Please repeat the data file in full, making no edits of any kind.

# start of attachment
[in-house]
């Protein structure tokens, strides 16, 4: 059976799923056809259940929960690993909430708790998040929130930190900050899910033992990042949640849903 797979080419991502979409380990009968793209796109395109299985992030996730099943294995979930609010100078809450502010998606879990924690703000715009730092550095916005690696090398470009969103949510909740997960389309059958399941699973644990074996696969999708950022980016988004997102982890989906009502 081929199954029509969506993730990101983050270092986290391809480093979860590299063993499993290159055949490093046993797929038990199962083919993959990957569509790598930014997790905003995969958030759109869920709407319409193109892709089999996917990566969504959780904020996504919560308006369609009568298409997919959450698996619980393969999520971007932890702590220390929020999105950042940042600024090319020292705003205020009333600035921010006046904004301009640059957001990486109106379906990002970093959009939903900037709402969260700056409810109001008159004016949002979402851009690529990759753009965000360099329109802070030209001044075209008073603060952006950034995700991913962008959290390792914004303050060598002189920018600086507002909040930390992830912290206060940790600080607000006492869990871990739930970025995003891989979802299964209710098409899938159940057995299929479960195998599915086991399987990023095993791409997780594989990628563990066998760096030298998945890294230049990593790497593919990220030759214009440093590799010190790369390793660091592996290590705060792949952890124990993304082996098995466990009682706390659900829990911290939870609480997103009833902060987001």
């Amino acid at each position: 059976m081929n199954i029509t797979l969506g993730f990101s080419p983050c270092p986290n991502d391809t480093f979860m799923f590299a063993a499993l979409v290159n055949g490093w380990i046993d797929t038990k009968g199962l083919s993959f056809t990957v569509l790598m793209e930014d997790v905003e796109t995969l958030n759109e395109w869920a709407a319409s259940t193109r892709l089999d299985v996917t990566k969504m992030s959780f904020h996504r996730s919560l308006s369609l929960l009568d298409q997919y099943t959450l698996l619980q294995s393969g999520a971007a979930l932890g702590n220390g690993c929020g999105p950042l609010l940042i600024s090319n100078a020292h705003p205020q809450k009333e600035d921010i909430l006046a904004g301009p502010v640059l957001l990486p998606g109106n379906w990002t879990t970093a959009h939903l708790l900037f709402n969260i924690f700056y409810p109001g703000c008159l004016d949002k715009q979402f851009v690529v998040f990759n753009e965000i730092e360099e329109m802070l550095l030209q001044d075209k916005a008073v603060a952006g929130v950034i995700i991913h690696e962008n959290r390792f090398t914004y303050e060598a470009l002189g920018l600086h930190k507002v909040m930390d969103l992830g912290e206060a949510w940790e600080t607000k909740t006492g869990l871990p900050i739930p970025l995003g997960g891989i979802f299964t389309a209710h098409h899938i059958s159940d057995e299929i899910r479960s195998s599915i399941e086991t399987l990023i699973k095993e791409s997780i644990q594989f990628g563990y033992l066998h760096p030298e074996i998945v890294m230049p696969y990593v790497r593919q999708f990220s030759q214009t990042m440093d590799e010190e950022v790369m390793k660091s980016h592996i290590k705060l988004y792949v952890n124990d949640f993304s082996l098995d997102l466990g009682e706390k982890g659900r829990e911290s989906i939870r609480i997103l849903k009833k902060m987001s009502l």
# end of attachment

[in-house]
């Protein structure tokens, strides 16, 4: 059976799923056809259940929960690993909430708790998040929130930190900050899910033992990042949640849903 797979080419991502979409380990009968793209796109395109299985992030996730099943294995979930609010100078809450502010998606879990924690703000715009730092550095916005690696090398470009969103949510909740997960389309059958399941699973644990074996696969999708950022980016988004997102982890989906009502 081929199954029509969506993730990101983050270092986290391809480093979860590299063993499993290159055949490093046993797929038990199962083919993959990957569509790598930014997790905003995969958030759109869920709407319409193109892709089999996917990566969504959780904020996504919560308006369609009568298409997919959450698996619980393969999520971007932890702590220390929020999105950042940042600024090319020292705003205020009333600035921010006046904004301009640059957001990486109106379906990002970093959009939903900037709402969260700056409810109001008159004016949002979402851009690529990759753009965000360099329109802070030209001044075209008073603060952006950034995700991913962008959290390792914004303050060598002189920018600086507002909040930390992830912290206060940790600080607000006492869990871990739930970025995003891989979802299964209710098409899938159940057995299929479960195998599915086991399987990023095993791409997780594989990628563990066998760096030298998945890294230049990593790497593919990220030759214009440093590799010190790369390793660091592996290590705060792949952890124990993304082996098995466990009682706390659900829990911290939870609480997103009833902060987001």
């Amino acid at each position: 059976m081929n199954i029509t797979l969506g993730f990101s080419p983050c270092p986290n991502d391809t480093f979860m799923f590299a063993a499993l979409v290159n055949g490093w380990i046993d797929t038990k009968g199962l083919s993959f056809t990957v569509l790598m793209e930014d997790v905003e796109t995969l958030n759109e395109w869920a709407a319409s259940t193109r892709l089999d299985v996917t990566k969504m992030s959780f904020h996504r996730s919560l308006s369609l929960l009568d298409q997919y099943t959450l698996l619980q294995s393969g999520a971007a979930l932890g702590n220390g690993c929020g999105p950042l609010l940042i600024s090319n100078a020292h705003p205020q809450k009333e600035d921010i909430l006046a904004g301009p502010v640059l957001l990486p998606g109106n379906w990002t879990t970093a959009h939903l708790l900037f709402n969260i924690f700056y409810p109001g703000c008159l004016d949002k715009q979402f851009v690529v998040f990759n753009e965000i730092e360099e329109m802070l550095l030209q001044d075209k916005a008073v603060a952006g929130v950034i995700i991913h690696e962008n959290r390792f090398t914004y303050e060598a470009l002189g920018l600086h930190k507002v909040m930390d969103l992830g912290e206060a949510w940790e600080t607000k909740t006492g869990l871990p900050i739930p970025l995003g997960g891989i979802f299964t389309a209710h098409h899938i059958s159940d057995e299929i899910r479960s195998s599915i399941e086991t399987l990023i699973k095993e791409s997780i644990q594989f990628g563990y033992l066998h760096p030298e074996i998945v890294m230049p696969y990593v790497r593919q999708f990220s030759q214009t990042m440093d590799e010190e950022v790369m390793k660091s980016h592996i290590k705060l988004y792949v952890n124990d949640f993304s082996l098995d997102l466990g009682e706390k982890g659900r829990e911290s989906i939870r609480i997103l849903k009833k902060m987001s009502l």